Or note how she talks about a "fair price utopia gone wrong" at the end of Chapter 18, a place where things got all haywire 'cause "prices of basic staples like bread were subsidized to help the needy" among other things. Wanna know where this Utopia was? No no, not New Deal America -- she never even mentions that! "This utopia was the pricing system of the former United Soviet Socialist Republic [sic]."
Wow. At least she spelled the names of "Germany" and "Brazil" correctly earlier in the chapter (though one is "individualist and flat" while the other is "hierarchical and collectivist" -- I'll let you guess which is which).
Anyway, though The Price is Wrong is tendentious, incompetent, and usually just wrong, I'm secretly glad she pulled it all off without a single reference to Sith Lords like Eugen von Böhm-Bawerk or Robert Nozick.(less)
This groovy and jargon-free narrative is both more and less than the title suggests. "People's history" now indicates an openly ideological effort to...moreThis groovy and jargon-free narrative is both more and less than the title suggests. "People's history" now indicates an openly ideological effort to recast "history" with sociology, underground martyrs, tragedies, and a general attempt to foreground the voiceless, plus ignore the "Great Men" except when they're bastards. This was Howard Zinn's messy specialty, and his foreword here is a benediction. But Irons doesn't wander into the Zinn muck very much: the Great Men (and Women) are very much with us here, albeit cut down to size. And though Irons gives some exciting narrative background to cases like Dred Scott and Gobitis, plus paints new portraits of the great Justices at work, on the whole I read this as more of a "popular history" -- i.e. a Supreme Court history stripped of mystery and legalese, with a bit of human frailty and excitement added in.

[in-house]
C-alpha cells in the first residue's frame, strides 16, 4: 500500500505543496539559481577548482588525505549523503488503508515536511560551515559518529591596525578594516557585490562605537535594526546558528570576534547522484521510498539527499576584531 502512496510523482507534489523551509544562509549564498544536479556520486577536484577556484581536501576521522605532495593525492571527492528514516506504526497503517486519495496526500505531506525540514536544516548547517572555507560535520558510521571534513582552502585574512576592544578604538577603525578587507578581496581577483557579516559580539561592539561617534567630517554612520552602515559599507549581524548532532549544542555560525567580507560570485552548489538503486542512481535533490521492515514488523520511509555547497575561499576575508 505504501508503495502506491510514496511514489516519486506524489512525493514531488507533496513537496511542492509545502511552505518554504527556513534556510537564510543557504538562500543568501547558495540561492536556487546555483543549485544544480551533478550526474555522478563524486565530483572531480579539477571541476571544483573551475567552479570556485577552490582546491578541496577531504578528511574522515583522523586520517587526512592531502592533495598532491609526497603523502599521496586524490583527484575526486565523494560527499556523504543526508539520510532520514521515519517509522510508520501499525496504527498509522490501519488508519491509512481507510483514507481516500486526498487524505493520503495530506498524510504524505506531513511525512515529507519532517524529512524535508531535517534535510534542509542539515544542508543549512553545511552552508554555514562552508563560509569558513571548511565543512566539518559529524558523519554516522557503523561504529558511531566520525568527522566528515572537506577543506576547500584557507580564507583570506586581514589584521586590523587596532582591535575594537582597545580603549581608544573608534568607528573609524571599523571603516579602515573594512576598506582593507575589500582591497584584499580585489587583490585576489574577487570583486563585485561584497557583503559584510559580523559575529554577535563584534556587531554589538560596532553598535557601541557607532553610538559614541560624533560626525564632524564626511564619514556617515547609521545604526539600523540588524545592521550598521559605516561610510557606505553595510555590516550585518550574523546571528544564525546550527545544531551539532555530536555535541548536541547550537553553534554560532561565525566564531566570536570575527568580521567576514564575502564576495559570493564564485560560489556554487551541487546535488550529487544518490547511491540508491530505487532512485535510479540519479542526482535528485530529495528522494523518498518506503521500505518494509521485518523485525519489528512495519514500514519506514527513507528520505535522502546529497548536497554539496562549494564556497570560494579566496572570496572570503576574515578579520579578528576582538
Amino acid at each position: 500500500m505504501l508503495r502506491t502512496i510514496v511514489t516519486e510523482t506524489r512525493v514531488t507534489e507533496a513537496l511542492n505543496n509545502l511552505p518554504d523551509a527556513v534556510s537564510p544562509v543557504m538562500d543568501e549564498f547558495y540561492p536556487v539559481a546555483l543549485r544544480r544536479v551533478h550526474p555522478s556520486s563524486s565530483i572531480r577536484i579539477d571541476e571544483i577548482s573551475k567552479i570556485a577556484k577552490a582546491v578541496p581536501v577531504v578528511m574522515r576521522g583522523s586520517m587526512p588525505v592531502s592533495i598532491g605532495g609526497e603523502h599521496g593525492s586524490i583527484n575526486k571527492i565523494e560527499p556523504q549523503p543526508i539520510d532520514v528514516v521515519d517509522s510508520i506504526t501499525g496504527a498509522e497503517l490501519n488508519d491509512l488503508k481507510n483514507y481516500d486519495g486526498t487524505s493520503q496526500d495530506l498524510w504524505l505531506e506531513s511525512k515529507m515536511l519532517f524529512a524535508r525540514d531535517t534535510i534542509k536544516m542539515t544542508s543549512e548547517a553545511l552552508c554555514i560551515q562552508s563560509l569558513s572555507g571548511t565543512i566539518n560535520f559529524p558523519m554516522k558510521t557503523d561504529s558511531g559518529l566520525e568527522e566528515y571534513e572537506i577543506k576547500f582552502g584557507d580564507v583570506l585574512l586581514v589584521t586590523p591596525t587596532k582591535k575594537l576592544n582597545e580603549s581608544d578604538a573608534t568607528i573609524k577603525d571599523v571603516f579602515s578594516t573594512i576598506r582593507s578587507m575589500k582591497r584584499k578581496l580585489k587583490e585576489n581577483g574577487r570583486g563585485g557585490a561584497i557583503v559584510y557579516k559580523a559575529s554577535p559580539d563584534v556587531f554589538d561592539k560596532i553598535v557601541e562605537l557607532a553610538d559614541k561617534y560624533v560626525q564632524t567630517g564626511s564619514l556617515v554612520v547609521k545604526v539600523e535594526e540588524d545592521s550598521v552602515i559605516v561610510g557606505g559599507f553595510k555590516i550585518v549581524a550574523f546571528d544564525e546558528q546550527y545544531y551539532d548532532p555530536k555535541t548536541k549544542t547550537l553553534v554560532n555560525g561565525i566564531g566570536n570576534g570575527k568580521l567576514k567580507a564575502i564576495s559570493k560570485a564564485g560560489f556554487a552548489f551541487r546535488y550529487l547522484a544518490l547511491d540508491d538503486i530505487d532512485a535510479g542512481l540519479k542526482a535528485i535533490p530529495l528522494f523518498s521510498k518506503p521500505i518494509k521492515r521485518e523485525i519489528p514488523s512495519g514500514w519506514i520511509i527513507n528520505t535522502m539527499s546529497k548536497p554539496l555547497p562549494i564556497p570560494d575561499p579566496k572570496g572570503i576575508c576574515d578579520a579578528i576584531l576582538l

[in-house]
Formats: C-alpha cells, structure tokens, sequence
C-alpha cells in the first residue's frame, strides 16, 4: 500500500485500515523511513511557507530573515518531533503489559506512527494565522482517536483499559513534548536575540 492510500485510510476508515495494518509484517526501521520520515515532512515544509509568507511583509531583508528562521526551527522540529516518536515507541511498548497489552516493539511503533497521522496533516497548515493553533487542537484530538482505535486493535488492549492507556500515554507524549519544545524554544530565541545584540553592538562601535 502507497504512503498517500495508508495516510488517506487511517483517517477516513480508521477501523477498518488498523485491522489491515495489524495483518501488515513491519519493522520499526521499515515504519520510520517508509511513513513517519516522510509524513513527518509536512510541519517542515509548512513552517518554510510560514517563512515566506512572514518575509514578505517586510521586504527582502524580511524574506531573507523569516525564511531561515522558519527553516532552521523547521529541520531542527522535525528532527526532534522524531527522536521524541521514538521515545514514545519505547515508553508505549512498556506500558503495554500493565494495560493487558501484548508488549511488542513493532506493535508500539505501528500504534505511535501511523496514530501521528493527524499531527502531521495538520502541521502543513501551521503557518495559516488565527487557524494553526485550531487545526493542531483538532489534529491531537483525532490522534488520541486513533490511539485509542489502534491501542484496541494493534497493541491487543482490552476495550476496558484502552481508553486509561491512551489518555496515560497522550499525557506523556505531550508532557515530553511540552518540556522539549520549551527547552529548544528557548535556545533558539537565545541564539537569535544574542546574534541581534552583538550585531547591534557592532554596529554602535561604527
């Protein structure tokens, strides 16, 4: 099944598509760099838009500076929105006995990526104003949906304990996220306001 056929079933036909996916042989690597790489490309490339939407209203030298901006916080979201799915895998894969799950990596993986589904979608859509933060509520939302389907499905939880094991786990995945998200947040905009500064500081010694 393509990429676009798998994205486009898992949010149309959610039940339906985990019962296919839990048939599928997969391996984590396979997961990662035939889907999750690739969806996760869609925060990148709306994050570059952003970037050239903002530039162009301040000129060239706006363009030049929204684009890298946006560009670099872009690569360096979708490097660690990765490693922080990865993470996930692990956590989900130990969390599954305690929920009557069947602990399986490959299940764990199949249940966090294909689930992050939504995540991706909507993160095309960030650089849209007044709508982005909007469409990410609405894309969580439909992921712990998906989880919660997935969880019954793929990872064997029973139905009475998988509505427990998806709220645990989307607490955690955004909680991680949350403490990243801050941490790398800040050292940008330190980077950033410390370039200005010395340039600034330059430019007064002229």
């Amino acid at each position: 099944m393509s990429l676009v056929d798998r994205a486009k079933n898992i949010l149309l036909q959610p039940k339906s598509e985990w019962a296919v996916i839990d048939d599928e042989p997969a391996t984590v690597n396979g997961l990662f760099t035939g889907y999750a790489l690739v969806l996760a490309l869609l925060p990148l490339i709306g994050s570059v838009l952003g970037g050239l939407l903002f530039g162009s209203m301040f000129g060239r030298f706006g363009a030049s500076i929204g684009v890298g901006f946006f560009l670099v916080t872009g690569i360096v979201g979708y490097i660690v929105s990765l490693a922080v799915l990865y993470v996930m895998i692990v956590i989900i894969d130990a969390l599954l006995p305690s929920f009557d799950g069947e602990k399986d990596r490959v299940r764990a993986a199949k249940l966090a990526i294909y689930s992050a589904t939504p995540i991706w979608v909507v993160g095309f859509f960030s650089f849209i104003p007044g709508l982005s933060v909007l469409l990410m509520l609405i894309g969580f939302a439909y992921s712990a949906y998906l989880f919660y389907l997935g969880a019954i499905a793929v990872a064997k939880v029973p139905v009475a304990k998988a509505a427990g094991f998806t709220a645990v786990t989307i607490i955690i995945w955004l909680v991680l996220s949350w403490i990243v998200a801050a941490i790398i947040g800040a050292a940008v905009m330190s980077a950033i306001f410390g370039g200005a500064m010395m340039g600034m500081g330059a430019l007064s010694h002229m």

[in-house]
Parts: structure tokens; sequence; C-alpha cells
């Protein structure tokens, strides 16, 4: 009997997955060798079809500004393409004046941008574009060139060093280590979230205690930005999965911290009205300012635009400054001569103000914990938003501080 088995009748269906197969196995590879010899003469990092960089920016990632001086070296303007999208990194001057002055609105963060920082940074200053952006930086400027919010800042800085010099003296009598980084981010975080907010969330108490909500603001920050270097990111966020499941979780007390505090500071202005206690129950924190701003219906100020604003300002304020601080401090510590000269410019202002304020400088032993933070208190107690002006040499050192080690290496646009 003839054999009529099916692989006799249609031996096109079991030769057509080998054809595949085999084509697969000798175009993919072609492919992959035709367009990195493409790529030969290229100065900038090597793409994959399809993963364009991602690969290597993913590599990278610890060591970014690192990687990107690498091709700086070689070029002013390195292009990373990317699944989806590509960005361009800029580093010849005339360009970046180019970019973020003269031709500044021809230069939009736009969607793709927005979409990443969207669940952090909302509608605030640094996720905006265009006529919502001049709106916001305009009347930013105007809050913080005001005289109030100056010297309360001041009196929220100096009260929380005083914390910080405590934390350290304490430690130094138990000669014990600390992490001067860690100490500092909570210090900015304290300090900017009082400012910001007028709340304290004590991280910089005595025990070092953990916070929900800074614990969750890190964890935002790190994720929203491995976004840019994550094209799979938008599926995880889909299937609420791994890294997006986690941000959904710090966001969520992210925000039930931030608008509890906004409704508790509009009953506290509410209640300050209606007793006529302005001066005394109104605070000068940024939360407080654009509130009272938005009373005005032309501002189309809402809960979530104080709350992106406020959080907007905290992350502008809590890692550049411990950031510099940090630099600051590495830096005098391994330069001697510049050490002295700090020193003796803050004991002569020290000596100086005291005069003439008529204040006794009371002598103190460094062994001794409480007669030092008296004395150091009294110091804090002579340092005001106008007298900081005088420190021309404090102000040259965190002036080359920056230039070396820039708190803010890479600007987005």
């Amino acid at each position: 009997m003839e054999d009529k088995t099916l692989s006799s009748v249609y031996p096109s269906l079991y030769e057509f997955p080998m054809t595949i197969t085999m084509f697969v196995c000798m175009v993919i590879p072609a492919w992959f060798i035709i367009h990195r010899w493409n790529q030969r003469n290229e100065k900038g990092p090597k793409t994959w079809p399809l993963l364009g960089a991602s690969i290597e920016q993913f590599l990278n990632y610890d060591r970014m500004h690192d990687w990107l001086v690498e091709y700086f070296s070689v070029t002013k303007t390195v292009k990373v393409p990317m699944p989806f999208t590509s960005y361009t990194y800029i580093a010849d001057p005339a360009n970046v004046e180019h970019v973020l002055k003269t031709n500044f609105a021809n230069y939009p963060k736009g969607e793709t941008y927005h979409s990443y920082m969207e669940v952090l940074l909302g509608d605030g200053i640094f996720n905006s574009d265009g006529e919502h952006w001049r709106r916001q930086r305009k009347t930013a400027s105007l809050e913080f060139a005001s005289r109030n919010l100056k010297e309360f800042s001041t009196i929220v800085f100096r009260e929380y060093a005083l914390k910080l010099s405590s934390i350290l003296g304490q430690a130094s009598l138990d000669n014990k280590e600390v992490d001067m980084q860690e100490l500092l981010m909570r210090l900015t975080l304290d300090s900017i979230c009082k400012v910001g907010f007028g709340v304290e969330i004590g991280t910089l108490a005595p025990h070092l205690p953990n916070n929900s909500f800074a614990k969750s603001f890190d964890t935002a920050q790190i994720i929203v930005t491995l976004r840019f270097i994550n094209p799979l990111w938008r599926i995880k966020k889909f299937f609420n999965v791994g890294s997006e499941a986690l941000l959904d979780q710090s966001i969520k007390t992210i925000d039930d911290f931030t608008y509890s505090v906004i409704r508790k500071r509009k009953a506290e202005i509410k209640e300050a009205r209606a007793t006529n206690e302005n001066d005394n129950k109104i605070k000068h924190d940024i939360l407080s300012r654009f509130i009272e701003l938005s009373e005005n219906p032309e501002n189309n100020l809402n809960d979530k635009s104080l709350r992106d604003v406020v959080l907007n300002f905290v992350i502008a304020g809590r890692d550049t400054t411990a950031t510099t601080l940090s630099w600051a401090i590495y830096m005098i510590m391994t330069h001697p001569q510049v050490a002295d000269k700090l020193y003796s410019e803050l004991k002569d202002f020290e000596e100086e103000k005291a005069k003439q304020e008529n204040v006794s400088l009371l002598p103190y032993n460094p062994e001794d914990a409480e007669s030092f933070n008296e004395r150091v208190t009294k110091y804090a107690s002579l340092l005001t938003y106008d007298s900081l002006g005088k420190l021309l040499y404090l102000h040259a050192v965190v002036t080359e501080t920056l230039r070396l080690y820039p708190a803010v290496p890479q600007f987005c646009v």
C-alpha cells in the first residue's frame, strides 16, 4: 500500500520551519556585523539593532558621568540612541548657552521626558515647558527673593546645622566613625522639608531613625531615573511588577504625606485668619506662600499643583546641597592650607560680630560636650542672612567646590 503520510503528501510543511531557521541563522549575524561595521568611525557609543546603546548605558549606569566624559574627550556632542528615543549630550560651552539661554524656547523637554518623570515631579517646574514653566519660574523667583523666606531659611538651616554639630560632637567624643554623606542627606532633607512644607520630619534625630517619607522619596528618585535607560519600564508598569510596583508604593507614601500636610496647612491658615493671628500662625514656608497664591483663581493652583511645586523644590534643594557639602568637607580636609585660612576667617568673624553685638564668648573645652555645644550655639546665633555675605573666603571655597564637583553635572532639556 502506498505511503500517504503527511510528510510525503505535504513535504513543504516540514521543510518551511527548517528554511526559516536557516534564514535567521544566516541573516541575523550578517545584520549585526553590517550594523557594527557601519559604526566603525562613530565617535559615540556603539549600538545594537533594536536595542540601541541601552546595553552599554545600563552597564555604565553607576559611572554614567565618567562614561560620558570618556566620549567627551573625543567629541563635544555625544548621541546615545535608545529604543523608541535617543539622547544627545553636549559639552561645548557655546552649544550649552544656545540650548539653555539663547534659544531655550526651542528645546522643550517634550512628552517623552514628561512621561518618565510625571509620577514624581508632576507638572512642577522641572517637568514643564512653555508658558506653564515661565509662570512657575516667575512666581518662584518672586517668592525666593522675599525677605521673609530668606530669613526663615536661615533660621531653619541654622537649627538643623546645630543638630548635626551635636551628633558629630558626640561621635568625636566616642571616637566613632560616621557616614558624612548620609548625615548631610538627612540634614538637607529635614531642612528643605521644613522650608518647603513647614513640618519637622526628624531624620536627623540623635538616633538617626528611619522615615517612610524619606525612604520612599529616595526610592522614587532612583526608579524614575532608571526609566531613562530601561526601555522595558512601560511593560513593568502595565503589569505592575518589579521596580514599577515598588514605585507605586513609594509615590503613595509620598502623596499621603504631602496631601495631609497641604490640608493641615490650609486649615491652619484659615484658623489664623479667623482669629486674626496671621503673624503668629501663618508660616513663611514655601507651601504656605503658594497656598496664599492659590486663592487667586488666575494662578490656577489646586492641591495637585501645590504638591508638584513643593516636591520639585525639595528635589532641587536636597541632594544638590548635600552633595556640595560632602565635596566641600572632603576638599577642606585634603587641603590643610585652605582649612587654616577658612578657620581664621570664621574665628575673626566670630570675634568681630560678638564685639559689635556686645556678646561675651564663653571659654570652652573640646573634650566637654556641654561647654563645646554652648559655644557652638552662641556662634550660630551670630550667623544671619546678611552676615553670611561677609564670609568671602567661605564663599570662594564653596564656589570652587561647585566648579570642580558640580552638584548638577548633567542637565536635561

Some of the reviewers here were put off by the lengthy account of the Philadelphia Convention in 1787 -- 115 days of argument in eighty pages here. But I was riveted, and I think Irons's purpose is clear: the United States Constitution was not holy writ created by a meeting of brilliant minds, but the product of prejudice, compromise, experiment, short tempers, and windows shut against spies in mid-summer heat. Irons gives the lie to "strict constructionists" who ignore the social context and bitter debates -- not just in Philadelphia but in twelve state legislatures -- that got this cool but obviously Frankenstein-shaped document passed. Barely.
The rest of the book is a very selective history of the Court (our least democratic institution) as it shaped and got reshaped by a bitter, global, and bloody historical trajectory. One thing you'll notice -- and Irons takes pains to point this out at every turn -- is that most Supreme Court justices were mediocrities, dimwits, or worse. Hell even the position of CHIEF JUSTICE has often been filled by blinkered ideologues and political hacks. Dred Scott was not just an institution shooting itself in the foot, but let's face it, a wizened Southern aristocrat using his limited brainspace to arbitrate the future of our country. Similar idiotic results obtain in Plessy vs. Ferguson and Korematsu among many others.
But Irons properly exalts the heroes of the story, including John Marshall, John Marshall Harlan, Brandeis, Frank Murphy, Earl Warren, William Brennan, hell even Thurgood Marshall (whose epic strategery for the NAACP far overshadowed his work as a Justice). Oliver Wendell Holmes Jr. comes in for a bit of criticism as an elitist on several fronts, though it's hard to deny his writing and ability to keep the Court among America's respected institutions during rough times. Earl Warren is a fascinating mystery -- a conservative family-values Republican from California now widely perceived as the most liberal Chief Justice ever. Conversely, Antonin Scalia is revealed as a snarky and bitterly ideological justice whose pen gets dipped in Bible blood when homosexuality hits the docket. Fascinating to see justices grappling with their own ideology and this immutable (ha!) document to figure out crazy cases, and when the dodgy "right to privacy" came out the box in the sixties, well -- all hell breaks loose. And that continues today.